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The Buzz about Bees

(ANNAPOLIS, MARYLAND) –  Mack and Tukka are sniffer dogs. Like their canine counterparts in law enforcement, they look for evil-doers. But the bad guys they sniff out aren’t found lurking in dark alleyways. They are bacteria hiding in beehives.

The pair are Maryland’s Canine Apiary Disease Detectors. Working with Cybil Preston, their trainer, Mack – a Yellow Lab, and Tukka – a Springer Spaniel – sniff for traces of American Foulbrood, a nasty, contagious bacteria that wipes out any bee colony it comes into contact with.

“The bacteria have a very distinctive scent that the dogs can smell,” says Preston, who is Maryland’s State Apiarist. “They alert on a hive when they detect it.” Mack, she says, tells her there’s a problem by sitting like a statue and staring at the hive. Tukka gets very excited, pawing at the ground and spinning in circles. When found, the infected colony is burned, which is the only way to kill the bacteria and protect other hives.

Maryland has about 2,700 beekeepers who tend to nearly 15,000 bee colonies. Each colony has between 20,000 and 80,000 bees. Most of Maryland’s beekeepers are new to what is becoming a very popular hobby and who have fewer than 10 “colonies” or hives.

Honey bees, along with other pollinators like Bumblebees, hummingbirds, butterflies, moths, wasps, and bats, are vital for the growth of vegetables, crops, and fruit trees. As they flit from blossom to blossom, they spread pollen which fertilizes the plants. They’ll fly as far as two and a half miles to find flowering plants, collecting nectar that is transformed into honey when they return to the hive.    

The overall health of honeybees and other pollinators is threatened, something which concerns Preston and others in agriculture, because one of every three things we eat depends on pollinators. In addition to biological dangers like bacteria, bees face a loss of habitat from development, varroa mites, poor hive management, and more. There’s a lot of buzz about how to solve the problems.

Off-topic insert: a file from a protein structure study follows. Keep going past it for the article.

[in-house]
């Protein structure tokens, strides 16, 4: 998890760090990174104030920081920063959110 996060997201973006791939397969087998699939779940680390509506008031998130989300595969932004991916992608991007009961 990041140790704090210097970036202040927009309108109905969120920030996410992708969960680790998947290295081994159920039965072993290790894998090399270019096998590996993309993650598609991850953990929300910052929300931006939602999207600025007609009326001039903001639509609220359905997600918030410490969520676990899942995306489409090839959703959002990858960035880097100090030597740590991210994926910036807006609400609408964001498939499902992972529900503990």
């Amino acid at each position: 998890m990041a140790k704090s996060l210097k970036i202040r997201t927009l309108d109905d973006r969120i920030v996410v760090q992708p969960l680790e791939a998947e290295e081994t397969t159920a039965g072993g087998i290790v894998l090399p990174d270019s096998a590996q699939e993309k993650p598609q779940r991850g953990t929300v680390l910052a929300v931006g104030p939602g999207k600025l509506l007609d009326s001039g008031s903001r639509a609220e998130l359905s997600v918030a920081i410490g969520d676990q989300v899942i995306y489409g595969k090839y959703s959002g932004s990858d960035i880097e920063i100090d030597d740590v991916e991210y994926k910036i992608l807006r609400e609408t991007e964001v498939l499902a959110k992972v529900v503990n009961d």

Mack and Tukka are just one tool used to monitor Maryland’s bee population. Colonies must be registered with the state of Maryland, which helps the state manage them under their Pollinator Protection Plan.

In Maryland, the Department of Agriculture just implemented FieldWatch, an online registry that connects beekeepers, specialty crop growers and pesticide applicators around the state. This registry uses precision mapping tools to help commercial applicators know where beehives and specialty crops are located, so they can prevent problems.

Farmers help by planting habitat to attract bees. If pesticides are to be used on a field, whether that be an organic or conventional farm field, golf course or sports field, the application must be done by a certified pesticide applicator who has attended classes and obtained a license.

The Honeybee Health Coalition brings together agribusiness, conservationists, scientists, beekeepers, and government agencies in the United States and Canada to analyze the problems and find solutions.

For farmers or homeowners, careful use of pesticides is important. “Homeowners who want to use pesticides should carefully read and follow the label instructions,” says Preston. “Damage is caused by backyard homeowners and non-professionals who do not know the best and safest way to apply the chemicals. They sometimes over-apply the chemicals, or spray on windy days or at the wrong time of day.” Contact your local Extension office for advice on how to handle pesticides. 

For homeowners, one of the easiest ways to help pollinators is to plant bee-friendly plants. Pollinators do best when there is a wide variety of plants to feed on.

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